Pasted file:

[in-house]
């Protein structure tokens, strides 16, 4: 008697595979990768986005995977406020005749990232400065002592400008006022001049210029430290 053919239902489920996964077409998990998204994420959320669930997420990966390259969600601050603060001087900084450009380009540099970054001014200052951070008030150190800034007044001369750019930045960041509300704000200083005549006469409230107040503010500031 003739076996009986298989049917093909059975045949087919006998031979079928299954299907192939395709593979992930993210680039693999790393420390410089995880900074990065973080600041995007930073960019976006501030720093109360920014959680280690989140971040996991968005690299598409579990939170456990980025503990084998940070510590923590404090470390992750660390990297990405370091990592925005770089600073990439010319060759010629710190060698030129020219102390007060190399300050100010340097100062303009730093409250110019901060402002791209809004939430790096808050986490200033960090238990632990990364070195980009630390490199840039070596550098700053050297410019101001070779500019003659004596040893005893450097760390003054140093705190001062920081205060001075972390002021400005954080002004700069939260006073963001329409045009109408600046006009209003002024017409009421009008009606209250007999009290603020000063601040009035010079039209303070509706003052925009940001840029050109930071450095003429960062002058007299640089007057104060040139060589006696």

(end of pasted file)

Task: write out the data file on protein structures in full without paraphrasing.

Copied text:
[in-house]
């Protein structure tokens, strides 16, 4: 008697595979990768986005995977406020005749990232400065002592400008006022001049210029430290 053919239902489920996964077409998990998204994420959320669930997420990966390259969600601050603060001087900084450009380009540099970054001014200052951070008030150190800034007044001369750019930045960041509300704000200083005549006469409230107040503010500031 003739076996009986298989049917093909059975045949087919006998031979079928299954299907192939395709593979992930993210680039693999790393420390410089995880900074990065973080600041995007930073960019976006501030720093109360920014959680280690989140971040996991968005690299598409579990939170456990980025503990084998940070510590923590404090470390992750660390990297990405370091990592925005770089600073990439010319060759010629710190060698030129020219102390007060190399300050100010340097100062303009730093409250110019901060402002791209809004939430790096808050986490200033960090238990632990990364070195980009630390490199840039070596550098700053050297410019101001070779500019003659004596040893005893450097760390003054140093705190001062920081205060001075972390002021400005954080002004700069939260006073963001329409045009109408600046006009209003002024017409009421009008009606209250007999009290603020000063601040009035010079039209303070509706003052925009940001840029050109930071450095003429960062002058007299640089007057104060040139060589006696």